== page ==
The conundrum of juvenile psoriatic arthritis

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Juvenile psoriatic arthritis (JPsA) has provided paediatric rheumatologists with a controversial topic for many years. The principal area of contention centres on the discordance between its treatment as a single diagnostic category in current classification schemes and the demonstration of its heterogeneous nature. A further point of debate is the distinctiveness of JPsA as an entity. Owing to these uncertainties, the concept of JPsA has evolved over the years and there have been several changes in its definition and diagnostic criteria. Recently, strong evidence has been provided that the spectrum of JPsA include at least two distinct subgroups, one that has the same characteristics as earlyonset ANA-positive JIA, and another that is part of the spectrum of spondyloarthropathies and resembles the forms of psoriatic arthritis in adults that belong to the same disease family. These findings call for a revision of the classification of childhood arthritis, that refutes the assumptions that children with JPsA constitute a single homogeneous population and that JPsA should be considered an individual disease entity.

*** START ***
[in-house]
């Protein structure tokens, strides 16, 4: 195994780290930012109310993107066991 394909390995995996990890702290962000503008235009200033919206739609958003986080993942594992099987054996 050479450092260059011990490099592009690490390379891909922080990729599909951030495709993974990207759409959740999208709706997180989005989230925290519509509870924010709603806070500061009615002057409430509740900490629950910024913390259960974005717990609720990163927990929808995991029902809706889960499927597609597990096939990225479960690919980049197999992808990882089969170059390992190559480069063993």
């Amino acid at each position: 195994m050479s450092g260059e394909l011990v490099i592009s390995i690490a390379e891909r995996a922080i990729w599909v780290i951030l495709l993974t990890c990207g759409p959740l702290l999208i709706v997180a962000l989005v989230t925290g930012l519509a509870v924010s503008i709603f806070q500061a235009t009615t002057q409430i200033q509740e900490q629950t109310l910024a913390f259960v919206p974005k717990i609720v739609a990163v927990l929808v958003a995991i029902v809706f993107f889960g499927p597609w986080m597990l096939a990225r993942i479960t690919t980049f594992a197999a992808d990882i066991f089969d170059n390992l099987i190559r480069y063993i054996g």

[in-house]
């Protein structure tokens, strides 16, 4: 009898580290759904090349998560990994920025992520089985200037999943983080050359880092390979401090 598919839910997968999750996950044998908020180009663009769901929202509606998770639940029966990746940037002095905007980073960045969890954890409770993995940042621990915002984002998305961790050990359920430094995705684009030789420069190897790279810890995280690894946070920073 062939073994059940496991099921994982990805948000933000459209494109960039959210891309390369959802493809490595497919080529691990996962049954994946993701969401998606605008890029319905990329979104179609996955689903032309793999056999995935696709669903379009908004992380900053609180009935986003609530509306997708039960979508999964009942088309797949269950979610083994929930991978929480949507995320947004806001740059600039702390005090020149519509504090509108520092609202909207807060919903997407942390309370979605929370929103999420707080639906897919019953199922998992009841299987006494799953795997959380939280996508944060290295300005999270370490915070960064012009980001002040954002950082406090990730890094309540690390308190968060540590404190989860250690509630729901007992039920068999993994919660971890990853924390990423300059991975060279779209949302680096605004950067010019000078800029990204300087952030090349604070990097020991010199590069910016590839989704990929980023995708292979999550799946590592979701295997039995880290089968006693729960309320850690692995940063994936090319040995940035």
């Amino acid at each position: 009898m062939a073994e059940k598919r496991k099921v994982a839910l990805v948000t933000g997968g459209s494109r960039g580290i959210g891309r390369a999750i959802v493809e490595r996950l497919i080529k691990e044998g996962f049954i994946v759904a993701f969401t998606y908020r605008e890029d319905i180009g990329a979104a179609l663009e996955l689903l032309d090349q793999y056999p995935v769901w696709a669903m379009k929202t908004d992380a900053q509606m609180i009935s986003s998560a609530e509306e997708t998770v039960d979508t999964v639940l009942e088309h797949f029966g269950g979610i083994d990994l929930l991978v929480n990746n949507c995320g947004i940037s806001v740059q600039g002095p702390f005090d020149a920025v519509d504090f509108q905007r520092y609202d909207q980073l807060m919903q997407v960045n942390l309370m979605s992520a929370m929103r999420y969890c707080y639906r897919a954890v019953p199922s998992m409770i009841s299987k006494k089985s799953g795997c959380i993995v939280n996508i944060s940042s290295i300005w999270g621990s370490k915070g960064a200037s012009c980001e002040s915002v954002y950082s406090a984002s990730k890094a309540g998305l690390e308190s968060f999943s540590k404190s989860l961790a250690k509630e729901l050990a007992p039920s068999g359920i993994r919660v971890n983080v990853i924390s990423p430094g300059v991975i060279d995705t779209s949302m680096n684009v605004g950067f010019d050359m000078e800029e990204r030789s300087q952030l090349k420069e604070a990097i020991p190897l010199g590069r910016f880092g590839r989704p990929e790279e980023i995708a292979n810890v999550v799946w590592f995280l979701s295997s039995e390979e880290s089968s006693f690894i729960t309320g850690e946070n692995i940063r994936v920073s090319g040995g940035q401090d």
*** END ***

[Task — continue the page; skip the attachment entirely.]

Original languageEnglish
Pages (from-to)40-43
Number of pages4
JournalClinical and Experimental Rheumatology
Publication statusPublished - 2015


  • Childhood arthritis
  • Classification
  • Juvenile idiopathic arthritis
  • Psoriasis
  • Psoriatic arthritis

ASJC Scopus subject areas

  • Rheumatology
  • Immunology
  • Immunology and Allergy


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